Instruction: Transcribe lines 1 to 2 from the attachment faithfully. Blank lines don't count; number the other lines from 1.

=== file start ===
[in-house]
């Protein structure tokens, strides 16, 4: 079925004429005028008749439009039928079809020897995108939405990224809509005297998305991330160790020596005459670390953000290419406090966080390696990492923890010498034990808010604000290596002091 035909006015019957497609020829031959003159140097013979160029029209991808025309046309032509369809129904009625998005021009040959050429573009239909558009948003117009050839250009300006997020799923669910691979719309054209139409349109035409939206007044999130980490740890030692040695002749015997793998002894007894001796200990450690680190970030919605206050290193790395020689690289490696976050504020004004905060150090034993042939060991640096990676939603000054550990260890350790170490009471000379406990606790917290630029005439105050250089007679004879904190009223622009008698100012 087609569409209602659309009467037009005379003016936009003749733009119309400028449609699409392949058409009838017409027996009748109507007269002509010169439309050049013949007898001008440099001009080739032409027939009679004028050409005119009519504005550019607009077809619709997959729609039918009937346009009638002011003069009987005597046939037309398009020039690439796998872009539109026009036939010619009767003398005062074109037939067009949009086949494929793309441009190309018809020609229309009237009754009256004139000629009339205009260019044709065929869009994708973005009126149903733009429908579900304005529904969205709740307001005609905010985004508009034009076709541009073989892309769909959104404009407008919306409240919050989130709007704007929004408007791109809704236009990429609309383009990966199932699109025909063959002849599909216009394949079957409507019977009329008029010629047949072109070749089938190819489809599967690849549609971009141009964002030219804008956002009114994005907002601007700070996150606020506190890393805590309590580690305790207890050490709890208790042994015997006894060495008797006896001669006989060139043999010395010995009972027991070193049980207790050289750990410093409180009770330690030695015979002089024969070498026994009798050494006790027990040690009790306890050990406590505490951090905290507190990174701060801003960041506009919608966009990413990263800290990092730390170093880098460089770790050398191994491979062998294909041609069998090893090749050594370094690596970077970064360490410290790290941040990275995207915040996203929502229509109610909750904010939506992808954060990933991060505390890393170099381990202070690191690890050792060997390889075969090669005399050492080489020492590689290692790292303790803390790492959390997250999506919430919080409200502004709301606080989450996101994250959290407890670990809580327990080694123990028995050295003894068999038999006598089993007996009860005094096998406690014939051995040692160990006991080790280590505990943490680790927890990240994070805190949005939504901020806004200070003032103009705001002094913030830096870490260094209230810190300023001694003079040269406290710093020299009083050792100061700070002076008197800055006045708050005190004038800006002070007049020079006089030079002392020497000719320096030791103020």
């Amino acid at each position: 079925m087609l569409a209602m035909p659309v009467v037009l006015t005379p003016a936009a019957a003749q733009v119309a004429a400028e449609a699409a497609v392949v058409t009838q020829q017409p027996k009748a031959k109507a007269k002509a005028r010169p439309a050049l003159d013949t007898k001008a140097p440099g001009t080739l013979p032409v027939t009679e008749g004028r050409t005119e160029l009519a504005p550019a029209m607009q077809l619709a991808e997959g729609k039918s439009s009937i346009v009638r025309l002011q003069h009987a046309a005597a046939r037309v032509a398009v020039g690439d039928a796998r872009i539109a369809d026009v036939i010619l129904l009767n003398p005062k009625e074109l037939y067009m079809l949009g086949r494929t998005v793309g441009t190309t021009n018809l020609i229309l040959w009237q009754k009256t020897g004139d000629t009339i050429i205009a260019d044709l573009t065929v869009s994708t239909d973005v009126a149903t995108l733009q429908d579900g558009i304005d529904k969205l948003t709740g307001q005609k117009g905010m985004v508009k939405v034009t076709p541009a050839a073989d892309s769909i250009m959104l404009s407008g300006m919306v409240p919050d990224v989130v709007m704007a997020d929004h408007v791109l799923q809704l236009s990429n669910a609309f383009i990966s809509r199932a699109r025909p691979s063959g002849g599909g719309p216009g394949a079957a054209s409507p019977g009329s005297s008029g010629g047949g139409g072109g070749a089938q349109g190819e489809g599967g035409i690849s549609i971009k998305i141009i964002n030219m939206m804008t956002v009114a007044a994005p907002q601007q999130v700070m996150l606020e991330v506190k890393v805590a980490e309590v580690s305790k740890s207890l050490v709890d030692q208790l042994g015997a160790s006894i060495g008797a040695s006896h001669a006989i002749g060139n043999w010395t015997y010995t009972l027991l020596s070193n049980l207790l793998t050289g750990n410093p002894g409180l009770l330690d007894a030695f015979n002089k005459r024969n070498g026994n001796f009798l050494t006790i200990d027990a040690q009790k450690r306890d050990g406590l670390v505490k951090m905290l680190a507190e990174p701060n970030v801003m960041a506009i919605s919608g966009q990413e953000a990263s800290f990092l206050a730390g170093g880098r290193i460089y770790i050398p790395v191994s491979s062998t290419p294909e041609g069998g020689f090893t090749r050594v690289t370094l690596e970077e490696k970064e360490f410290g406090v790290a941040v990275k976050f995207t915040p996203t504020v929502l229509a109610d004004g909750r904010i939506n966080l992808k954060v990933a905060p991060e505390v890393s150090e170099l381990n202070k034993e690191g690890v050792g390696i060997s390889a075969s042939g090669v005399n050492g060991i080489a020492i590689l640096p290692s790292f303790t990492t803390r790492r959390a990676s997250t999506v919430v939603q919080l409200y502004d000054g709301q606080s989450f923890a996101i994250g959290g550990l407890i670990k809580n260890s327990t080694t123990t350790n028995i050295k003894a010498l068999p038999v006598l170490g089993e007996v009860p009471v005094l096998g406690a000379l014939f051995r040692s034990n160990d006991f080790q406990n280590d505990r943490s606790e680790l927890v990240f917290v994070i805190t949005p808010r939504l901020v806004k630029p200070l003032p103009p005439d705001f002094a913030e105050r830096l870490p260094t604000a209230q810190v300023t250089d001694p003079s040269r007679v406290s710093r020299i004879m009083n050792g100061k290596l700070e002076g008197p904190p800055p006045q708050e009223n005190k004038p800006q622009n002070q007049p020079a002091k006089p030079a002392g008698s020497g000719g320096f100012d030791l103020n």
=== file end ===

[in-house]
């Protein structure tokens, strides 16, 4: 079925004429005028008749439009039928079809020897995108939405990224809509005297998305991330160790020596005459670390953000290419406090966080390696990492923890010498034990808010604000290596002091 035909006015019957497609020829031959003159140097013979160029029209991808025309046309032509369809129904009625998005021009040959050429573009239909558009948003117009050839250009300006997020799923669910691979719309054209139409349109035409939206007044999130980490740890030692040695002749015997793998002894007894001796200990450690680190970030919605206050290193790395020689690289490696976050504020004004905060150090034993042939060991640096990676939603000054550990260890350790170490009471000379406990606790917290630029005439105050250089007679004879904190009223622009008698100012 087609569409209602659309009467037009005379003016936009003749733009119309400028449609699409392949058409009838017409027996009748109507007269002509010169439309050049013949007898001008440099001009080739032409027939009679004028050409005119009519504005550019607009077809619709997959729609039918009937346009009638002011003069009987005597046939037309398009020039690439796998872009539109026009036939010619009767003398005062074109037939067009949009086949494929793309441009190309018809020609229309009237009754009256004139000629009339205009260019044709065929869009994708973005009126149903733009429908579900304005529904969205709740307001005609905010985004508009034009076709541009073989892309769909959104404009407008919306409240919050989130709007704007929004408007791109809704236009990429609309383009990966199932699109025909063959002849599909216009394949079957409507019977009329008029010629047949072109070749089938190819489809599967690849549609971009141009964002030219804008956002009114994005907002601007700070996150606020506190890393805590309590580690305790207890050490709890208790042994015997006894060495008797006896001669006989060139043999010395010995009972027991070193049980207790050289750990410093409180009770330690030695015979002089024969070498026994009798050494006790027990040690009790306890050990406590505490951090905290507190990174701060801003960041506009919608966009990413990263800290990092730390170093880098460089770790050398191994491979062998294909041609069998090893090749050594370094690596970077970064360490410290790290941040990275995207915040996203929502229509109610909750904010939506992808954060990933991060505390890393170099381990202070690191690890050792060997390889075969090669005399050492080489020492590689290692790292303790803390790492959390997250999506919430919080409200502004709301606080989450996101994250959290407890670990809580327990080694123990028995050295003894068999038999006598089993007996009860005094096998406690014939051995040692160990006991080790280590505990943490680790927890990240994070805190949005939504901020806004200070003032103009705001002094913030830096870490260094209230810190300023001694003079040269406290710093020299009083050792100061700070002076008197800055006045708050005190004038800006002070007049020079006089030079002392020497000719320096030791103020």